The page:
Project Management Institute

The development and application of a project risk identification, selection and management model (PRISM-C)

Melissa Bosiger, Graduate Research Assistant,Virginia Polytechnic Institute and State University

Flynn Auchey, PhD., Building Construction Professor, Virginia Polytechnic Institute and State University

Due to the nature of its business activities, processes, environment, and organization, the construction industry is associated with a high degree of risk. Risk involves many unknowns, along with unexpected, undesirable, and other unpredictable factors. The uncertainty of the weather, political situation, and environmental conditions are risks that exist on every construction project. A project, by definition, is something that we have not done previously and will not do again in the future. Because of this uniqueness, the industry has developed a “live with it” attitude on risk, considering it simply a part of doing business. Never before has the construction activity been assisted with such a high degree of technology. If the industry used this technology to create a new risk management tool that takes into account risk prior to construction beginning, profitability and project success can be maximized.

What is Risk?

There are many definitions for risks. Risk is apparent in every walk of life. There are few situations experienced that do not involve some level of danger. Kerzner defines risk in Project Management as “a measure of the probability and consequences of not achieving a defined project goal” (Kerzner, 1998). A definition of risk should not be restricted to accidents, nor to negative events only. Every construction project has its own unique set of risks. Methods of dealing with risk in construction have generally focused on risk distribution between the client and contractor rather than on effective risk management prior to starting the construction of a project.

Risks can be classified as knowns, knowns-unknowns, or unknowns-unknowns. A known risk is an item or condition that is understood, but cannot be measured with complete accuracy. Generally, such risks occur at a relatively high rate and contain a range of possible outcomes. Labor productivity is a good example of a known risk. Known-unknowns conditions or events are foreseeable but not normally expected. Normally, such events have a relatively low frequency and result in severe consequences. Earthquakes, hurricanes, strikes and unusual difficulty with a contractor are examples of this type of risk. Unknown-unknowns are conditions or events that cannot be predicted. These items are generally catastrophic in nature and have a low probability of occurring. An example of unknown-unknown is asbestos related hazards. Once an unknown-unknown is identified, it becomes a known-unknown.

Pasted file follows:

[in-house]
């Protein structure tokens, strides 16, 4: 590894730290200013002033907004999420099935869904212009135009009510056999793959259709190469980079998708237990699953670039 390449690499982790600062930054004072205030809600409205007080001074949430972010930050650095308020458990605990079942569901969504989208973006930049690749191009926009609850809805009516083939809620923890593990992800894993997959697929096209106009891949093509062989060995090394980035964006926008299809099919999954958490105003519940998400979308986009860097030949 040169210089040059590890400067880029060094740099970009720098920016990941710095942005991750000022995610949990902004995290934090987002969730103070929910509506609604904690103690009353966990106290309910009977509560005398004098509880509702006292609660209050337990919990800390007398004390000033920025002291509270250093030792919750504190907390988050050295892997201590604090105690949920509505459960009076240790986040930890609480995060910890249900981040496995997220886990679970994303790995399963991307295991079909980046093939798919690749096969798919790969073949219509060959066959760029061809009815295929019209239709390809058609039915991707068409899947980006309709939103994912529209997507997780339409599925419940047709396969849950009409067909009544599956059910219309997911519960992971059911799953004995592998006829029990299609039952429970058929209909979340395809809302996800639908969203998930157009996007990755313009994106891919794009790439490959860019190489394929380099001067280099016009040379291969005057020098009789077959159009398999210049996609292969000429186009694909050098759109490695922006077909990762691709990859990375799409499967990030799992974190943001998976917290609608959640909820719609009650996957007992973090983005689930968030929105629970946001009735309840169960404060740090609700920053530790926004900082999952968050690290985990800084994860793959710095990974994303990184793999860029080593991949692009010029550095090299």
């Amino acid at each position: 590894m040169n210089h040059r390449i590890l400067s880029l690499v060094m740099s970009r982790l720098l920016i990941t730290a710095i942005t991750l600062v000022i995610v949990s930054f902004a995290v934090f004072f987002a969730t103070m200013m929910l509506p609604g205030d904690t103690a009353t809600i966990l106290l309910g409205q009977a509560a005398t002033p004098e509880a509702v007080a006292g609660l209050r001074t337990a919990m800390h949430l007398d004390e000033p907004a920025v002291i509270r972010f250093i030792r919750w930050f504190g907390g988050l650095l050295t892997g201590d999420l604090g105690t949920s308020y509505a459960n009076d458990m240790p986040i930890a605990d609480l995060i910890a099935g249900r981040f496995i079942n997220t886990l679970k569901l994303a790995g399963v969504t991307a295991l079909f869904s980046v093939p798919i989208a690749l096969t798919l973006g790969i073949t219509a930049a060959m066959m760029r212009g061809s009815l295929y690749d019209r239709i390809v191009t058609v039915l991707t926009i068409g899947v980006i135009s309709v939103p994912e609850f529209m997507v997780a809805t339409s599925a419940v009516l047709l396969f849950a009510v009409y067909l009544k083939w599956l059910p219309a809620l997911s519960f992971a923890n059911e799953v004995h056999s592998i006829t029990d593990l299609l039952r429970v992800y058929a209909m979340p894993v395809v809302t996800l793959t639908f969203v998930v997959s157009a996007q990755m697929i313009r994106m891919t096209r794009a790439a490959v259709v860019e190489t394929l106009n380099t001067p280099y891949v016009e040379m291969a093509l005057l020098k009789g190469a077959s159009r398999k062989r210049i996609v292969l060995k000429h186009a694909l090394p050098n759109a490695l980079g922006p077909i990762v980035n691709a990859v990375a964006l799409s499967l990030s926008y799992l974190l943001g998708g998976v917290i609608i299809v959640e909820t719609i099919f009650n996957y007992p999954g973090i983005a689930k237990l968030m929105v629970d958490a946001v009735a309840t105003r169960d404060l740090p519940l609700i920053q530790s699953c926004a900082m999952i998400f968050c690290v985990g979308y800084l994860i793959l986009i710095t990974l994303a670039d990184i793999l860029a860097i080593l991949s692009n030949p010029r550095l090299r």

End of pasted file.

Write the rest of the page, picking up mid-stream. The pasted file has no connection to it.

Leung, Mok, and Tummala (1996) surveyed 52 engineers responsible for cost estimation in the Building Services Department of Hong Kong and other private consulting firms to ascertain how the construction industry perceives the concepts of risk and uncertainty in a construction project. From this survey, the most popular description for the term risk was that of “potential variations in key assumptions/outcomes and their probabilities.” The most popular description of uncertainty was that of “potential variations in key assumptions/outcomes and their probabilities” (Leung, Mok, & Tummula, 1996). This was the same result as the description for the term risk. Because uncertainty involves assessing probability, whereas risk involves evaluating the undesirable consequence as well as the occurrence of that undesirable consequence, the findings in the survey suggest that the concept of risk and uncertainty are not differentiated by the construction industry.

What is Risk Management?

According to Kerzner (1998) in Project Management, risk management is defined as “the process by which the likelihood of risk occurring or its impact on the project is reduced.” Kerzner (1998) explains that risk management is and organized means of identifying and measuring risk and developing, selecting, and managing options for handling these risks. The concept of risk management is not unique to construction; however, risk management is currently be used as a method of minimizing cost after a risk occurs. Seldom do contractors consider the positive implications of risk or the potential impact of risk on a project before deciding to bid.